Todd.— On the 8th May, at his residence, Heriot, Charles Todd, fifth son of the late John Todd, woollen manufacturer, Perthshire, Scotland; aged 56 years. Deeply regretted. Home papers please copy.

Otago Witness 19 May 1892, Page 21
The Tapanui Courier reports the death at Heriot on Sunday, the 8th, of Mr Charles Todd. Born at Alva, Perthshire, he was attracted to Victoria, where he took to mining. He returned to Scotland and engaged again in the trade he had learned woollen manufacture. Came to Otago in 1870, and after managing Messrs Murray, Roberts and Co's fellmongery at Milton he became manager of the Canadian reef company, afterwards of the North of Ireland claim at Blue Spur, and then of the Cromwell Company, Cromwell. His health giving way he returned to Heriot. He leaves a widow and a grown up family of three daughters and four sons.

Otago Witness 22 July 1897, Page 33
Hegarty — Todd. On the 24th June, at St. Joseph's Cathedral, Dunedin, by the Rev. Father Murphy, Henry, eldest son of the late Patrick Hegarty, to Catherine Kennedy, youngest daughter of the late Charles Todd, of Heriot.

New Zealand Tablet, 12 May 1904, Page 20
General regret was felt in the Heriot district at the death of Mrs Mary Todd, relict of the late Charles Todd. The deceased lady passed away on Monday morning, April 25, at the residence of her son (Mr. Charles Todd at Heriot. She leaves a sorrowing family of three daughters (all married) and four sons to mourn their loss. The deceased was a native of County Kerry, Ireland, a _ervent and devout Catholic who bore a serious illness of three or four months with great fortitude and Christian resignation, until it pleased her Maker to call her away. The funeral took place on April 29, the remains being followed by large numbers to the Tapanui cemetery, testifying to the high esteem in which she was held by the community. The burial service was conducted by Rev. Father O'Donnell, of Gore. R.I. P.  aged 63.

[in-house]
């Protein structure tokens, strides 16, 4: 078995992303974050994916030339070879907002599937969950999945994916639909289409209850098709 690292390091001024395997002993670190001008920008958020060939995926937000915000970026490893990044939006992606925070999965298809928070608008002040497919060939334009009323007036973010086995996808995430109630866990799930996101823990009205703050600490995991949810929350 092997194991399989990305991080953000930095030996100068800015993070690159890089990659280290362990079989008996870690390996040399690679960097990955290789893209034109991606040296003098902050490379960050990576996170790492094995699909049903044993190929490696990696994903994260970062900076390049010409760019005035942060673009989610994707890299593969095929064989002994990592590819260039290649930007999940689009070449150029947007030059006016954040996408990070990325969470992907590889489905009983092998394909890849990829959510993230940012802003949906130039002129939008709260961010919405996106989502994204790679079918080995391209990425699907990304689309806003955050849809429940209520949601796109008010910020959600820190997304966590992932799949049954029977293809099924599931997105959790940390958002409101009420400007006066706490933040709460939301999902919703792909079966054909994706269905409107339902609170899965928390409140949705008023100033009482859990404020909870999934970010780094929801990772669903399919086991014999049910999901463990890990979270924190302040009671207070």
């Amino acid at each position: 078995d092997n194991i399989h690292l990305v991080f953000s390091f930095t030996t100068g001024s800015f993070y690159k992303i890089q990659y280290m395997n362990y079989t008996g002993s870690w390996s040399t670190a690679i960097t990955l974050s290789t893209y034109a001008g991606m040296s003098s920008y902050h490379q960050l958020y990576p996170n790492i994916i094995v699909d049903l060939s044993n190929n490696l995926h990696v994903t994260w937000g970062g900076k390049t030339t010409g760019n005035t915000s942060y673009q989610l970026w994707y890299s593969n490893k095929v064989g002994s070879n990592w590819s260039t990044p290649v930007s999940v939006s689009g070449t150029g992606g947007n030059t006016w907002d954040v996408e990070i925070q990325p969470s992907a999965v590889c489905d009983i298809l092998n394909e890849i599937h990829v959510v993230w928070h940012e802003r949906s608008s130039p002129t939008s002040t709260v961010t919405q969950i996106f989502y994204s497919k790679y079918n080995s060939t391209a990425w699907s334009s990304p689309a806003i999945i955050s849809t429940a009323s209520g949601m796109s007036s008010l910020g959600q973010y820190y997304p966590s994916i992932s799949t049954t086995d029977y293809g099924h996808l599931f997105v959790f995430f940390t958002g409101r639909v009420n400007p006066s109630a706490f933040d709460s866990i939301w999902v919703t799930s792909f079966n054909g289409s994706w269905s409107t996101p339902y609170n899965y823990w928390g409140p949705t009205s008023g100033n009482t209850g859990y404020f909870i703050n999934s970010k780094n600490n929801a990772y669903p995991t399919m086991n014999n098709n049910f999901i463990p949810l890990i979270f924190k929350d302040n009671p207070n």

Tuapeka Times, 19 June 1909, Page 2
Messrs Todd Bros. and Co., of Heriot, have accepted the agency of Reid and Gray's well-known farm implements, and will be pleased to give farmers any quotations or information concerning Reid and Gray's machinery. It is their intention to carry in stock at Heriot samples of Reid and Gray's plows and harrows, and also to keep stock of extras to suit double furrow and digger ploughs and other implements. This should be a great convenience to farmers in this district. Reid and Gray desire to thank the farmers for their past favours and solicit a continuance of the same, and any enquiries made to Todd Bros, and Co., Heriot, will receive prompt and careful attention. Reid and Gray are now making the strongest and most up-to-date disc ploughs in the Dominion.

Otago Witness 20 July 1893, Page 45
Dear Dot,— This time I will describe Heriot, the place in which I live. The population consists of about 150 people. They are mostly all farmers. There is one hotel and three stores, also three carpenters' shops. Services of all kinds have up till now been conducted in the school, but now the Roman Catholics have built a church on a nice site in a convenient position. We have also a post office savings bank and money order office, as well as telephonic communication with Tapanui. We have also got a dour mill worked by water power and a flax mill worked also by water, the latter of which employs about 15 men and boys. Dear Dot, through illness I have not been to school for 15 months, but have been receiving home instructions from my parents. Yours truly, Mary Margaret Collins. Heriot, July 10.